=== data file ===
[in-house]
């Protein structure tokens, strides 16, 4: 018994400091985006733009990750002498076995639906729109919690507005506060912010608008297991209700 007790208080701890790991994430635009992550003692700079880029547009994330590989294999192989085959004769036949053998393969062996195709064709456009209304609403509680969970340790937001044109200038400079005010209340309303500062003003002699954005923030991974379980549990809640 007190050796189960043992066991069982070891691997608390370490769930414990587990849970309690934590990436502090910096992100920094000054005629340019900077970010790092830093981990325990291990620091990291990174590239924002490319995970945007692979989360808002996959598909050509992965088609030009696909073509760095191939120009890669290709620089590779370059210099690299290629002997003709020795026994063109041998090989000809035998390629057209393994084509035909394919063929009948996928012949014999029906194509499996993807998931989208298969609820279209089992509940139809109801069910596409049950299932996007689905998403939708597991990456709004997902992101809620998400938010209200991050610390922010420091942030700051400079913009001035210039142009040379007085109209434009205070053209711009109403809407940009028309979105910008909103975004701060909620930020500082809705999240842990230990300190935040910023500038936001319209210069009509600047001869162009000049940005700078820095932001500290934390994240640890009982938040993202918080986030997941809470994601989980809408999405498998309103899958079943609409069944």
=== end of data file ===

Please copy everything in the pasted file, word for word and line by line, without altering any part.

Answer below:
[in-house]
């Protein structure tokens, strides 16, 4: 018994400091985006733009990750002498076995639906729109919690507005506060912010608008297991209700 007790208080701890790991994430635009992550003692700079880029547009994330590989294999192989085959004769036949053998393969062996195709064709456009209304609403509680969970340790937001044109200038400079005010209340309303500062003003002699954005923030991974379980549990809640 007190050796189960043992066991069982070891691997608390370490769930414990587990849970309690934590990436502090910096992100920094000054005629340019900077970010790092830093981990325990291990620091990291990174590239924002490319995970945007692979989360808002996959598909050509992965088609030009696909073509760095191939120009890669290709620089590779370059210099690299290629002997003709020795026994063109041998090989000809035998390629057209393994084509035909394919063929009948996928012949014999029906194509499996993807998931989208298969609820279209089992509940139809109801069910596409049950299932996007689905998403939708597991990456709004997902992101809620998400938010209200991050610390922010420091942030700051400079913009001035210039142009040379007085109209434009205070053209711009109403809407940009028309979105910008909103975004701060909620930020500082809705999240842990230990300190935040910023500038936001319209210069009509600047001869162009000049940005700078820095932001500290934390994240640890009982938040993202918080986030997941809470994601989980809408999405498998309103899958079943609409069944």